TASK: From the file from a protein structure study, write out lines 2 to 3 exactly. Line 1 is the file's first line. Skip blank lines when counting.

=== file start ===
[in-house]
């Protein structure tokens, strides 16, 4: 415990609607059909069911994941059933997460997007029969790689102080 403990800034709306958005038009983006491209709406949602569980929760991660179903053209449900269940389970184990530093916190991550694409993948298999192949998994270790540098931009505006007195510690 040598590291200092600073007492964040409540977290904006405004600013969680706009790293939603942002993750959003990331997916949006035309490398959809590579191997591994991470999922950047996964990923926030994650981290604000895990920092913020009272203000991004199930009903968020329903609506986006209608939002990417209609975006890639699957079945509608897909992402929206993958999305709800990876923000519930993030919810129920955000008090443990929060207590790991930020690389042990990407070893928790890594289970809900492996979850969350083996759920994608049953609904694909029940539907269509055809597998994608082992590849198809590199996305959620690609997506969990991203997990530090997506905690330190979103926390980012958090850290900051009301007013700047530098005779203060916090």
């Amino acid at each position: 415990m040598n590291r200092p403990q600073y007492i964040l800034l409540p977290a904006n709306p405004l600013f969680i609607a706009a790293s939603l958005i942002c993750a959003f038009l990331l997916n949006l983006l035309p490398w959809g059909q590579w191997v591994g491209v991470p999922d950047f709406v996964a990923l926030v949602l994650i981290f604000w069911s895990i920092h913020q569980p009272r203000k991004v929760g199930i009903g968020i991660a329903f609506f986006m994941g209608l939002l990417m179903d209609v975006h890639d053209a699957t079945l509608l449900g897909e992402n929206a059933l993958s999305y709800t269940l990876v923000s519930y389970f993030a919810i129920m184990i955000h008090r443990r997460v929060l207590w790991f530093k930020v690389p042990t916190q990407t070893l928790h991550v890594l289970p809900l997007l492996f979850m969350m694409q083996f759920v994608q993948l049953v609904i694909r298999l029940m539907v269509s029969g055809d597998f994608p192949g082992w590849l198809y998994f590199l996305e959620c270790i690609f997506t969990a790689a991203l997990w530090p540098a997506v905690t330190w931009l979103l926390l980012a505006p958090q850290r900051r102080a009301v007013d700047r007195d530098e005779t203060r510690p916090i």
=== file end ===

């Protein structure tokens, strides 16, 4: 415990609607059909069911994941059933997460997007029969790689102080 403990800034709306958005038009983006491209709406949602569980929760991660179903053209449900269940389970184990530093916190991550694409993948298999192949998994270790540098931009505006007195510690 040598590291200092600073007492964040409540977290904006405004600013969680706009790293939603942002993750959003990331997916949006035309490398959809590579191997591994991470999922950047996964990923926030994650981290604000895990920092913020009272203000991004199930009903968020329903609506986006209608939002990417209609975006890639699957079945509608897909992402929206993958999305709800990876923000519930993030919810129920955000008090443990929060207590790991930020690389042990990407070893928790890594289970809900492996979850969350083996759920994608049953609904694909029940539907269509055809597998994608082992590849198809590199996305959620690609997506969990991203997990530090997506905690330190979103926390980012958090850290900051009301007013700047530098005779203060916090």
């Amino acid at each position: 415990m040598n590291r200092p403990q600073y007492i964040l800034l409540p977290a904006n709306p405004l600013f969680i609607a706009a790293s939603l958005i942002c993750a959003f038009l990331l997916n949006l983006l035309p490398w959809g059909q590579w191997v591994g491209v991470p999922d950047f709406v996964a990923l926030v949602l994650i981290f604000w069911s895990i920092h913020q569980p009272r203000k991004v929760g199930i009903g968020i991660a329903f609506f986006m994941g209608l939002l990417m179903d209609v975006h890639d053209a699957t079945l509608l449900g897909e992402n929206a059933l993958s999305y709800t269940l990876v923000s519930y389970f993030a919810i129920m184990i955000h008090r443990r997460v929060l207590w790991f530093k930020v690389p042990t916190q990407t070893l928790h991550v890594l289970p809900l997007l492996f979850m969350m694409q083996f759920v994608q993948l049953v609904i694909r298999l029940m539907v269509s029969g055809d597998f994608p192949g082992w590849l198809y998994f590199l996305e959620c270790i690609f997506t969990a790689a991203l997990w530090p540098a997506v905690t330190w931009l979103l926390l980012a505006p958090q850290r900051r102080a009301v007013d700047r007195d530098e005779t203060r510690p916090i």